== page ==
<stands for less than. So
a < bchecks whether
ais less than
bor not, and if that's true, then it evaluates to true, else it evaluates to false.
<=means less than OR equal to. So
a <= bcheckes whether
ais less than OR equal to
b. If any of those are true, then it evaluates to true. Else it evaluates to false.
>=are similar to the above examples, but in the reverse order.
===checks whether 2 operands are strictly equal or not. So,
a === bchecks whether
bare strictly equal or not. By strictly, I mean, their types (strings, numbers, etc.) should be same and the values should also be same. It is recommended to use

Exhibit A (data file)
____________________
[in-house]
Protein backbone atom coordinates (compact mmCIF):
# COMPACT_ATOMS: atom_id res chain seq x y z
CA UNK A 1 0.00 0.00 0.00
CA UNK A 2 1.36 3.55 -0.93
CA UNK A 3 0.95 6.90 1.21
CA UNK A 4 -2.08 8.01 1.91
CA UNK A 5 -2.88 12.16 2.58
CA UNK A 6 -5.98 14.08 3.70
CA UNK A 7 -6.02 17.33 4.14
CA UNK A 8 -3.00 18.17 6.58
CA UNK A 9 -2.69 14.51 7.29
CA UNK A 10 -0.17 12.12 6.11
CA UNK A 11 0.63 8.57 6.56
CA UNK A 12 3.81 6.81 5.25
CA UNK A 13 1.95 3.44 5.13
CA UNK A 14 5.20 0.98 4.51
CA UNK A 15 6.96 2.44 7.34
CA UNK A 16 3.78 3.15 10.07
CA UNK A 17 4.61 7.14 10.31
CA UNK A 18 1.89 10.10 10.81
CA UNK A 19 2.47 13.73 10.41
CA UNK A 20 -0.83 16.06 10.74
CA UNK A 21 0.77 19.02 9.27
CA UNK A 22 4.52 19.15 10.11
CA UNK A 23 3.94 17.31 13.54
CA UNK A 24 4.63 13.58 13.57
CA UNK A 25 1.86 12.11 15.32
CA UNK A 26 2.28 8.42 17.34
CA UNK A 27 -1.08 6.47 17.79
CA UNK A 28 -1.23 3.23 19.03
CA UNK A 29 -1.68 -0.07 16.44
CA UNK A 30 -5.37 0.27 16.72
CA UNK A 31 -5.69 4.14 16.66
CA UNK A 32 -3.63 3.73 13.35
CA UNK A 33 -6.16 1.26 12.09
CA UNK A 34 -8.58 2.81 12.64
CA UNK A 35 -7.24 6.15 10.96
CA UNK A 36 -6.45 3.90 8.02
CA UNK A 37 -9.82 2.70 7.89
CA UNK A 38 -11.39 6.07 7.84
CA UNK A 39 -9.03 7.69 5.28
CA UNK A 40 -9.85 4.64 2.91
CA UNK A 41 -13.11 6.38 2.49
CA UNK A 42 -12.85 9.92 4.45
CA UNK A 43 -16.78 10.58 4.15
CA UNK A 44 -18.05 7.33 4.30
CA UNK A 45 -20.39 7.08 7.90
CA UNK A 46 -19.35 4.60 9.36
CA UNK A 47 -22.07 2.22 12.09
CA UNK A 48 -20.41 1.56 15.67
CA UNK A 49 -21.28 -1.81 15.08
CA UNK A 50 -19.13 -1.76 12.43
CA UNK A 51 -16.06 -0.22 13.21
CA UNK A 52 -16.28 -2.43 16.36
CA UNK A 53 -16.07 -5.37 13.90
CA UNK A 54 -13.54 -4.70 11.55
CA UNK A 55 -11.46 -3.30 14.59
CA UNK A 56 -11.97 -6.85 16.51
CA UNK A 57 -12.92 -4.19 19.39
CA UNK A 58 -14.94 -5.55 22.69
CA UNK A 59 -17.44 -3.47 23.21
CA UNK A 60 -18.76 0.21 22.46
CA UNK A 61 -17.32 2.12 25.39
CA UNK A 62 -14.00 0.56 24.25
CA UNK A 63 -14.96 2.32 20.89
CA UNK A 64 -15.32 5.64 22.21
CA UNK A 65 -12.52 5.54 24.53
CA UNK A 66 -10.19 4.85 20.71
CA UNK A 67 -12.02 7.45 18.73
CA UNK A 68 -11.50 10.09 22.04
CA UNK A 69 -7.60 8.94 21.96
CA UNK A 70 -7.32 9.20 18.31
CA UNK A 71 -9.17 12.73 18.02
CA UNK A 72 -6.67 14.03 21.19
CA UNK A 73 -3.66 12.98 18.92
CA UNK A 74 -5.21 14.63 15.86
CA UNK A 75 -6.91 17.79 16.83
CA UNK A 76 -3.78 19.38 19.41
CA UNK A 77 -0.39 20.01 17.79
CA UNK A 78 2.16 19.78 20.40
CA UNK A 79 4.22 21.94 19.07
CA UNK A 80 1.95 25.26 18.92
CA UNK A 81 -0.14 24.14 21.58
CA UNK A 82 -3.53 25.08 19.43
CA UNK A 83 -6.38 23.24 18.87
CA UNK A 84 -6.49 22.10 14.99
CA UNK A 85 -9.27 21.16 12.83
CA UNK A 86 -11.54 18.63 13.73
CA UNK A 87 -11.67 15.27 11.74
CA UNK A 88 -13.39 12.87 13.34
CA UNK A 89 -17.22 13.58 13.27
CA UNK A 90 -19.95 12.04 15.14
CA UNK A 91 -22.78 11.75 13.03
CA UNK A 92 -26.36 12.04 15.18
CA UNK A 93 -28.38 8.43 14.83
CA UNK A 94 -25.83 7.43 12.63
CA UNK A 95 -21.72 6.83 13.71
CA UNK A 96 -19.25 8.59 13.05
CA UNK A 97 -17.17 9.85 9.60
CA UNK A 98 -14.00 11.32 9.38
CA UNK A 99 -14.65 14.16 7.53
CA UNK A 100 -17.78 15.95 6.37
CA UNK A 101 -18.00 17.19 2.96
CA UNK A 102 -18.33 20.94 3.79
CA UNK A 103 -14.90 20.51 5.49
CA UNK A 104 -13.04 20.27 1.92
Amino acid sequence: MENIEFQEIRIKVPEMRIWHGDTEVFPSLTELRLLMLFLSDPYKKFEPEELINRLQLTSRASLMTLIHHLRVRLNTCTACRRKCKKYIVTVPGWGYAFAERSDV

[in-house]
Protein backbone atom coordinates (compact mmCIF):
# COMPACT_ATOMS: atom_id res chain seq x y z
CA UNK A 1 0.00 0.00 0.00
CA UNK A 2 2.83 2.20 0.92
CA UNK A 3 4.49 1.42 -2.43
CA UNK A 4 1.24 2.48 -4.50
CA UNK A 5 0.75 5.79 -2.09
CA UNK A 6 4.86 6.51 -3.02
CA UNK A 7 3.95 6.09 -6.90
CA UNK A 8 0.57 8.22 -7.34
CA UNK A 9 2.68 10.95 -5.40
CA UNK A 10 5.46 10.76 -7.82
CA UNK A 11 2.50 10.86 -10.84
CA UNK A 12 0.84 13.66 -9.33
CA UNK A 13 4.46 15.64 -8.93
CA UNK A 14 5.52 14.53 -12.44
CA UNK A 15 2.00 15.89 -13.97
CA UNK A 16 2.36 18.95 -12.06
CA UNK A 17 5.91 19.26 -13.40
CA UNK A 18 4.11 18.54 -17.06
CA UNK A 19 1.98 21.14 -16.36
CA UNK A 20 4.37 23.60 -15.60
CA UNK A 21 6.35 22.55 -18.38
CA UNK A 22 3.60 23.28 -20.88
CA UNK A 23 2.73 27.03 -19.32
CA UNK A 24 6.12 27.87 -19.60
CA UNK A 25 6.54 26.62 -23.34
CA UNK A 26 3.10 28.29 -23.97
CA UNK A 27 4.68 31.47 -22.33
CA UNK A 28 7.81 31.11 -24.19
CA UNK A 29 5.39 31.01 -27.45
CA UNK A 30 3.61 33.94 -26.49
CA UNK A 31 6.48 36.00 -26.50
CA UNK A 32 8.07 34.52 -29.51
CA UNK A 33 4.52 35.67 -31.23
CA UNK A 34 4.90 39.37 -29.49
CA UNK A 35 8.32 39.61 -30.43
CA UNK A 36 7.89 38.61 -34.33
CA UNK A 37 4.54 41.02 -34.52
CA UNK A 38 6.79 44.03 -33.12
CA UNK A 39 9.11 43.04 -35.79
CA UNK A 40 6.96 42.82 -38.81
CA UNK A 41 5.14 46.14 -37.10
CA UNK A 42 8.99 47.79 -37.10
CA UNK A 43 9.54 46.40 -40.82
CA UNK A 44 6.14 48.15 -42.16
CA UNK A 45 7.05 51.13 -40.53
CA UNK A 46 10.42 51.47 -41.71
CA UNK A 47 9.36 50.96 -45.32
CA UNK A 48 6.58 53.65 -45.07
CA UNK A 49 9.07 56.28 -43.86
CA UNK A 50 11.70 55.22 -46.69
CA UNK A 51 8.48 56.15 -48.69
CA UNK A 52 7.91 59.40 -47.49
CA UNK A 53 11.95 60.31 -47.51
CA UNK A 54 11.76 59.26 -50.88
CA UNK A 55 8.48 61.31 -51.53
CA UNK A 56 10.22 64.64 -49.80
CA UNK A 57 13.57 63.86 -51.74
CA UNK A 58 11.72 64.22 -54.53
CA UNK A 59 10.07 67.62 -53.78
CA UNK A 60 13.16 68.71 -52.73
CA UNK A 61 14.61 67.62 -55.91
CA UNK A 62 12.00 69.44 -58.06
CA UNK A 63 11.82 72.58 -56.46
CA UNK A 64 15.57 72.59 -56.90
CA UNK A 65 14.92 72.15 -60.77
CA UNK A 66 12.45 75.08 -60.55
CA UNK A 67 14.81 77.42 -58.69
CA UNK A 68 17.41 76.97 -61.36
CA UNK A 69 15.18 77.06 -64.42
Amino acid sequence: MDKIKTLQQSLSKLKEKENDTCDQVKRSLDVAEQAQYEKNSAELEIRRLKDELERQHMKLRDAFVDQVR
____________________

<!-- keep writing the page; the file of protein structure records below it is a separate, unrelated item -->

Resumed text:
==does some conversion (type coercion) when the 2 operands are of different types, causing weird bugs. So
1234 == '1234'is true while
1234 === '1234'evaluates to false.
This understanding will help us write our programs better, and make sure that we don't produce bugs by using the incorrect operator.
Note: String comparison is based on ASCII. Here's the ASCII Table: http://www.asciitable.com/
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